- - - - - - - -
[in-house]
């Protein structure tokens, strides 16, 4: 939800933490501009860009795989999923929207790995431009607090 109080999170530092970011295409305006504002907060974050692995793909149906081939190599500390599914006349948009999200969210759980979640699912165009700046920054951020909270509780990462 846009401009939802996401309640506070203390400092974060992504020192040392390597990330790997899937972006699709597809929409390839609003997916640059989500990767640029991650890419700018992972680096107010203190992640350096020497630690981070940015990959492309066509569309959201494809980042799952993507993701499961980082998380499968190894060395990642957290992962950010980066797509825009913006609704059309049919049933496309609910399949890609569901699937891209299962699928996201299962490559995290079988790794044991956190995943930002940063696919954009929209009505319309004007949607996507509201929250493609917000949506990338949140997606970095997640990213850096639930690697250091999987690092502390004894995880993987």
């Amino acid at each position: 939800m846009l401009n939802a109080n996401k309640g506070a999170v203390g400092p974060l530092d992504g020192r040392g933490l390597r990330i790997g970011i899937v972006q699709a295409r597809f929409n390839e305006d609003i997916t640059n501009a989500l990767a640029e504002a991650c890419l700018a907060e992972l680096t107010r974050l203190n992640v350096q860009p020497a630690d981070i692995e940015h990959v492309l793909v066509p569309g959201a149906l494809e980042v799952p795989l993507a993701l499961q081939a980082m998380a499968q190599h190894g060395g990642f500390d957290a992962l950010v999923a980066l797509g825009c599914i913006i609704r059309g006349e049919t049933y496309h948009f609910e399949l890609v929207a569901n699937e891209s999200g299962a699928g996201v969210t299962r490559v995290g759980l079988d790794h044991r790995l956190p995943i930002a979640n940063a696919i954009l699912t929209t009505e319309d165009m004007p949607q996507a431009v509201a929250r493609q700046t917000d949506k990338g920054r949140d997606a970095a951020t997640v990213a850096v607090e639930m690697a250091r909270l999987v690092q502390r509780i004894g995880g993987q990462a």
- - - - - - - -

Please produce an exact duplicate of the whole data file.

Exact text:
[in-house]
């Protein structure tokens, strides 16, 4: 939800933490501009860009795989999923929207790995431009607090 109080999170530092970011295409305006504002907060974050692995793909149906081939190599500390599914006349948009999200969210759980979640699912165009700046920054951020909270509780990462 846009401009939802996401309640506070203390400092974060992504020192040392390597990330790997899937972006699709597809929409390839609003997916640059989500990767640029991650890419700018992972680096107010203190992640350096020497630690981070940015990959492309066509569309959201494809980042799952993507993701499961980082998380499968190894060395990642957290992962950010980066797509825009913006609704059309049919049933496309609910399949890609569901699937891209299962699928996201299962490559995290079988790794044991956190995943930002940063696919954009929209009505319309004007949607996507509201929250493609917000949506990338949140997606970095997640990213850096639930690697250091999987690092502390004894995880993987």
């Amino acid at each position: 939800m846009l401009n939802a109080n996401k309640g506070a999170v203390g400092p974060l530092d992504g020192r040392g933490l390597r990330i790997g970011i899937v972006q699709a295409r597809f929409n390839e305006d609003i997916t640059n501009a989500l990767a640029e504002a991650c890419l700018a907060e992972l680096t107010r974050l203190n992640v350096q860009p020497a630690d981070i692995e940015h990959v492309l793909v066509p569309g959201a149906l494809e980042v799952p795989l993507a993701l499961q081939a980082m998380a499968q190599h190894g060395g990642f500390d957290a992962l950010v999923a980066l797509g825009c599914i913006i609704r059309g006349e049919t049933y496309h948009f609910e399949l890609v929207a569901n699937e891209s999200g299962a699928g996201v969210t299962r490559v995290g759980l079988d790794h044991r790995l956190p995943i930002a979640n940063a696919i954009l699912t929209t009505e319309d165009m004007p949607q996507a431009v509201a929250r493609q700046t917000d949506k990338g920054r949140d997606a970095a951020t997640v990213a850096v607090e639930m690697a250091r909270l999987v690092q502390r509780i004894g995880g993987q990462a």